Here we go again.

You might recall that a few months ago I got to spend some time removing MacKeeper from a Mac. Then last week, the call came from downstairs where my spouse was using her Mac. From the sound of her voice, I was sure it wasn't good.

Allow me to paraphrase.... "Something just popped up on my screen about an automatic update." It didn't take long to figure out that an app named Mac Auto Fixer was that something and that my spouse didn't install it.

This all sounded suspiciously like a number of other software products that (1) show up on a Mac, seemingly out of thin air, (2) offer to do one thing, but (3) might do something else.

Mac Auto Fixer advertises itself on its website as a "Cleanup Utility for Mac".

So I deleted the app, took a look around in the usual places in the home folder (Application Support, Launch Daemons, LaunchAgents, Preferences) and Safari extensions, deleted what looked suspicious, and waited for the app to reappear.

Sure enough, it did.

So what is Mac Auto Fixer?

Mac Auto Fixer advertises itself on its website as a "Cleanup Utility for Mac".

Web search research for Mac Auto Fixer also turned up a link to a product called Mac Tonic. It appears that Mac Auto Fixer is a reincarnation of that former app, since the verbiage on the websites for the two products is in large part the same. A little more searching about Mac Tonic brought up web pages about how to delete it as well as links to third-party software that would also do the trick.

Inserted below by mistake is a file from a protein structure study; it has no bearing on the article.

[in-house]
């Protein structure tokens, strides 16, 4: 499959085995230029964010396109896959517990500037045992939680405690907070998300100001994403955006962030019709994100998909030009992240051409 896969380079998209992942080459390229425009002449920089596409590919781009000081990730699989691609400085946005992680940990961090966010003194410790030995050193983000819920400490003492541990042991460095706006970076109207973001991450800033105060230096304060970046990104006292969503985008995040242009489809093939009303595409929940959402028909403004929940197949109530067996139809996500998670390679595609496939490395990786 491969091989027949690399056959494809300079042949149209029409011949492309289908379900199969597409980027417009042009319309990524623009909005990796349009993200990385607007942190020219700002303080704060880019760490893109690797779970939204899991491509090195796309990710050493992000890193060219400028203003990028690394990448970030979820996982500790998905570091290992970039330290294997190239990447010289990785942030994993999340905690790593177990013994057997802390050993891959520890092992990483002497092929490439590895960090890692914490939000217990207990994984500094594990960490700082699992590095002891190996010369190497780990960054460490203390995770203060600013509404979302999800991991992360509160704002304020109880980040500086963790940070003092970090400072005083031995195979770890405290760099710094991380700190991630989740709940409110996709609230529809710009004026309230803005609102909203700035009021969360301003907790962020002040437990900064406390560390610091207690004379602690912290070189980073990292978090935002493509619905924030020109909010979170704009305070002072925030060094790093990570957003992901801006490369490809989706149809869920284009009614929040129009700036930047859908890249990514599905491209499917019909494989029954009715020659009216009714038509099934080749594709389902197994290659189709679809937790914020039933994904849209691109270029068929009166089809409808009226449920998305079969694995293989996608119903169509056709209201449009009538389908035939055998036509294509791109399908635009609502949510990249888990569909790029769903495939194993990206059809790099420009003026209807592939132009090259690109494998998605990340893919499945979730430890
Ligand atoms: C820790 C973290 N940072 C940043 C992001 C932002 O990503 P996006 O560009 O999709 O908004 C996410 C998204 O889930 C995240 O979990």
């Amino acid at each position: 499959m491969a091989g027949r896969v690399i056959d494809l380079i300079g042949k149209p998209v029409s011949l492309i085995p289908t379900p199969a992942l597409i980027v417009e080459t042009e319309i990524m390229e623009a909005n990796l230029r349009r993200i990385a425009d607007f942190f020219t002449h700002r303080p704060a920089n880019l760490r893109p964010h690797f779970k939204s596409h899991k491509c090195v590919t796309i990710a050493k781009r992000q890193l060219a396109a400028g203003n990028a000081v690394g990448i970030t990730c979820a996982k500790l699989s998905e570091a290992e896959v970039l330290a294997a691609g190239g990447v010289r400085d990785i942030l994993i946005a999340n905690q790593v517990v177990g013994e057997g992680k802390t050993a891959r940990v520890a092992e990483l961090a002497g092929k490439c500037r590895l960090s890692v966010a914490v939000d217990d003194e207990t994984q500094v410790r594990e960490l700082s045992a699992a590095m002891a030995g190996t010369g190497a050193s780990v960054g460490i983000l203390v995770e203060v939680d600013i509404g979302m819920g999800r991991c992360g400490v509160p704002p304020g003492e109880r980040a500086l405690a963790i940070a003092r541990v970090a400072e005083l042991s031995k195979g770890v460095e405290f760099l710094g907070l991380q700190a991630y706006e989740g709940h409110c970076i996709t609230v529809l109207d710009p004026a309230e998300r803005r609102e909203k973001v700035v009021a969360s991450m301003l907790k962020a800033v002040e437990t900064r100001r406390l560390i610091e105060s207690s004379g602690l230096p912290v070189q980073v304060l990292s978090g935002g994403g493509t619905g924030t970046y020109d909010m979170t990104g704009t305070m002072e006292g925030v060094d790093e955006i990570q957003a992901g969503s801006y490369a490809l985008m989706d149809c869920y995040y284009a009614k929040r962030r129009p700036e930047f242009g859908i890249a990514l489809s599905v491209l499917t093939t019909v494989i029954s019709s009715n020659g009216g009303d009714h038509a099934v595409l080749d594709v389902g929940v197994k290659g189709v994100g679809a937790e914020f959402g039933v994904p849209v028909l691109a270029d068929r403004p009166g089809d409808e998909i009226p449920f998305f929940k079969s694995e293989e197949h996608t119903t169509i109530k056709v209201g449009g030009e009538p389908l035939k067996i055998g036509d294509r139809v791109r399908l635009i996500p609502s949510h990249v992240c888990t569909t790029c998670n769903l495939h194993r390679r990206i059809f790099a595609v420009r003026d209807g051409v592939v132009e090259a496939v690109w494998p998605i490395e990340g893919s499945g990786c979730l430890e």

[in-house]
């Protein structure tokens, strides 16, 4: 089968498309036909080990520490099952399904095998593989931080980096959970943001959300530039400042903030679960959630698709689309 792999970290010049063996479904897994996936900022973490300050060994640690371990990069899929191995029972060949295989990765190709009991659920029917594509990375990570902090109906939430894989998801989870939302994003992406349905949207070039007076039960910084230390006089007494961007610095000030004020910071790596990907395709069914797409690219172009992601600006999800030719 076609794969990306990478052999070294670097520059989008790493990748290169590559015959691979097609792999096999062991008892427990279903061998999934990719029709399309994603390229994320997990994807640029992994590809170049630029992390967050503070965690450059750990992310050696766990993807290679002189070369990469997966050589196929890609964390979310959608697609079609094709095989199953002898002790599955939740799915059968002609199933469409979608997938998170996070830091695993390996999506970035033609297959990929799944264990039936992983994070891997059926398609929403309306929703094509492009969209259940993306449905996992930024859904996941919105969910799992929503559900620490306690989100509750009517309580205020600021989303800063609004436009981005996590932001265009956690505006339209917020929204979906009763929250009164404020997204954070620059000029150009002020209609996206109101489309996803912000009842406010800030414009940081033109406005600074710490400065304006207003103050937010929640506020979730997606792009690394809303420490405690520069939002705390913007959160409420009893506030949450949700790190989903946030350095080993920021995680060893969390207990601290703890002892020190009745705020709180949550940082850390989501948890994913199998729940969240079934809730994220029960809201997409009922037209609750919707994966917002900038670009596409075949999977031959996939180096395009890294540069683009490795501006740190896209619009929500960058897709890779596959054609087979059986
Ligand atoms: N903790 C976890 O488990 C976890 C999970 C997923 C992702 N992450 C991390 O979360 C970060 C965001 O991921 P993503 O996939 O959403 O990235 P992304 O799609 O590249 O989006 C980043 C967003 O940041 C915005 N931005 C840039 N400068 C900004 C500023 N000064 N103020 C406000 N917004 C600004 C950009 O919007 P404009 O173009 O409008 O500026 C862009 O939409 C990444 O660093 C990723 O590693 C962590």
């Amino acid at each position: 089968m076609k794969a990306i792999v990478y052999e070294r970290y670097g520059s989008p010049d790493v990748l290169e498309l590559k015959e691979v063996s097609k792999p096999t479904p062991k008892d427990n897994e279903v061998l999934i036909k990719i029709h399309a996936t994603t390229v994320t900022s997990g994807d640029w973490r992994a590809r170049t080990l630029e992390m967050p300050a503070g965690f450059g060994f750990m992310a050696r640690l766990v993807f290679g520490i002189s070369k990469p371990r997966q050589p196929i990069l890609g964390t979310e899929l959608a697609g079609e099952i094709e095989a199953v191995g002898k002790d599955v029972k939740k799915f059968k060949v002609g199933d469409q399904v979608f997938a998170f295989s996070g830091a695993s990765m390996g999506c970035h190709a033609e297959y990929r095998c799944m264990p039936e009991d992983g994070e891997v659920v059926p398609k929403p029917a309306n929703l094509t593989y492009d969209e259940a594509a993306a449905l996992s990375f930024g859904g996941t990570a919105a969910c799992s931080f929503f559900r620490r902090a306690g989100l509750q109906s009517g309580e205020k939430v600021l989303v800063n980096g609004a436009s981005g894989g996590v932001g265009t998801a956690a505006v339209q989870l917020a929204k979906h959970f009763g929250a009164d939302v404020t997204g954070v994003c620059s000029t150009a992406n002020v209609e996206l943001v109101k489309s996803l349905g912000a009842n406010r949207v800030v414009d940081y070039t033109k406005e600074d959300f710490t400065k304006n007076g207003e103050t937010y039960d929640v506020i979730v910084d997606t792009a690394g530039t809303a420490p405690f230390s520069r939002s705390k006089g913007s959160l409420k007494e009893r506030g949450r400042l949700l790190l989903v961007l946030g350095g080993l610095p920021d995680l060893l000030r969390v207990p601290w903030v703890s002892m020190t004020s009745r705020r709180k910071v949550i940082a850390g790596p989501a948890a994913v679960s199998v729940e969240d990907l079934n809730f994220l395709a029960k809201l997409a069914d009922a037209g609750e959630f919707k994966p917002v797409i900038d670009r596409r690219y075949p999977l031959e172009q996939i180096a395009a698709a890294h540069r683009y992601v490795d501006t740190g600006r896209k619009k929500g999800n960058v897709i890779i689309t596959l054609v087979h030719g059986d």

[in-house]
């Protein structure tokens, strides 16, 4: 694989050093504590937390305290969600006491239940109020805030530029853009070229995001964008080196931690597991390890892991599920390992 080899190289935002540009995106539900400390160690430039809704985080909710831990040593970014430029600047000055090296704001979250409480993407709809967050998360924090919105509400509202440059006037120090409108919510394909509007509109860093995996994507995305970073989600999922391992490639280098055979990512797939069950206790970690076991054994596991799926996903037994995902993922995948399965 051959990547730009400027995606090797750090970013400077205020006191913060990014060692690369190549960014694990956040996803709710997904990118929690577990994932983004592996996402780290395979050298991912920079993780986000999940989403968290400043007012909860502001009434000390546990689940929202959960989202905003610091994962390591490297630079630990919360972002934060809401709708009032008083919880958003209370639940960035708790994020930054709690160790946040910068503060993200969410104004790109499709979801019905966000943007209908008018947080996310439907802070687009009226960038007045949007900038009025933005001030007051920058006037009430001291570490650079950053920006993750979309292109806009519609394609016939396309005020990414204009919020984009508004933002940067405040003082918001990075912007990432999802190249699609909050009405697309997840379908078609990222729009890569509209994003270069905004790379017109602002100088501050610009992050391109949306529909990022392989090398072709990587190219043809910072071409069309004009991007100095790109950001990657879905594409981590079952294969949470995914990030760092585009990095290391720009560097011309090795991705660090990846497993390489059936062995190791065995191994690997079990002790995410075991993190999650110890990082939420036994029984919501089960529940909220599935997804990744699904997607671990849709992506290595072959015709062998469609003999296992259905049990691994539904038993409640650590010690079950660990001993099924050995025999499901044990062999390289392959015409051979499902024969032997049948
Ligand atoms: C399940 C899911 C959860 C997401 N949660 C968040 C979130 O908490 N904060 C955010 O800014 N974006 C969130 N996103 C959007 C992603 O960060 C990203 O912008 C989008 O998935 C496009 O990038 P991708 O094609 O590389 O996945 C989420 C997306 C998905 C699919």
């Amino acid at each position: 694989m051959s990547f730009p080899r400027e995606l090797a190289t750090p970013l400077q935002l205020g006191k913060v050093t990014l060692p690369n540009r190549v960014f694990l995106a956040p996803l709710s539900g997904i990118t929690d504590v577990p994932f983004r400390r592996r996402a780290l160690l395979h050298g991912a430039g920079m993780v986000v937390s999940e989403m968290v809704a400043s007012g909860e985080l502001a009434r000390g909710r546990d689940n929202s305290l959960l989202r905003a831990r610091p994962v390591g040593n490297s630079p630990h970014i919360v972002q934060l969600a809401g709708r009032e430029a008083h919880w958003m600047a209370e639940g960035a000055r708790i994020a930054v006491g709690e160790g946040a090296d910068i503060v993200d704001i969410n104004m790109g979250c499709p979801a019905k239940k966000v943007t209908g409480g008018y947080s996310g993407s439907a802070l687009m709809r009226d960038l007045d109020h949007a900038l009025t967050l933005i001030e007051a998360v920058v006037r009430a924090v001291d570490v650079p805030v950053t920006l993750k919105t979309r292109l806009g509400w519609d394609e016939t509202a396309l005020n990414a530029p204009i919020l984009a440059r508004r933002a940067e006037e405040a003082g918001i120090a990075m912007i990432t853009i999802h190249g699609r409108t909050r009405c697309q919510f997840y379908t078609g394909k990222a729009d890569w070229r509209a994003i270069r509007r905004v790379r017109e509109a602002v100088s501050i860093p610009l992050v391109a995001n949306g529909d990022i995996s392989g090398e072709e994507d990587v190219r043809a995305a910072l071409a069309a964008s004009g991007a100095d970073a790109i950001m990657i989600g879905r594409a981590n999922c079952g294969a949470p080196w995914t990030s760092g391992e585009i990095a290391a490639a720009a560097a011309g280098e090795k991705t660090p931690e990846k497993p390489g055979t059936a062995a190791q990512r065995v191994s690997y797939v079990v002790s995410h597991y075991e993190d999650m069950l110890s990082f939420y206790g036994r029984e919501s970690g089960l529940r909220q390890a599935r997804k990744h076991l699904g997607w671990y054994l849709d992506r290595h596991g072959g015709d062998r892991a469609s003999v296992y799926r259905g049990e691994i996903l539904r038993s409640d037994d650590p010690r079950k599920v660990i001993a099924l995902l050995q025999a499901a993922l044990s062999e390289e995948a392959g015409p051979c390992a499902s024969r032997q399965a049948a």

In addition, a search of malwarebytes.com included a forum post from a user who reported "I had Advanced Mac Cleaner on my research VM. It showed update and downloaded Mac Auto Fixer."

Bingo!

Within a few hours, the folks at Malwarebytes responded, "Thanks for the heads-up! We're detecting that now."

How to remove Mac Auto Fixer

I had already tried to delete Mac Auto Fixer manually but was pretty sure there were probably some hidden remnants. So I turned to Malwarebytes.

If you haven't already heard of Malwarebytes, it's an anti-virus program that detects unwanted leftover bits of coding that can oftentimes be left behind, even when you think you've deleted the offending program. You can use it for free on a one-time basis if your Mac is already infected. If you want full-time protection, you can upgrade to the premium version for $39.99 per year for one Mac, $49.99 per year for two computers, and $59.99 per year for three computers. The per-unit price gets cheaper the more computers you license it for.

See at Malwarebytes

  1. Open Malwarebytes.
  2. Click Scan Now.

    Open Malwarebytes, then click Scan Now

  3. In the results window, check the box for each item to be deleted and click Confirm.
  4. Click Restart.

    Tick the box for each item you want to delete, then click Confirm, then click Restart

If you launch Malwarebytes and run the scan again, you can rejoice in the purge.

Rejoice!

A PUP By Any Other Name Would Still Not Smell Sweet

Potentially Unwanted Programs will probably keep resurfacing. What PUPs are you seeing and how are you handling them? Let us know in the comments below.

MacBook Pro

Main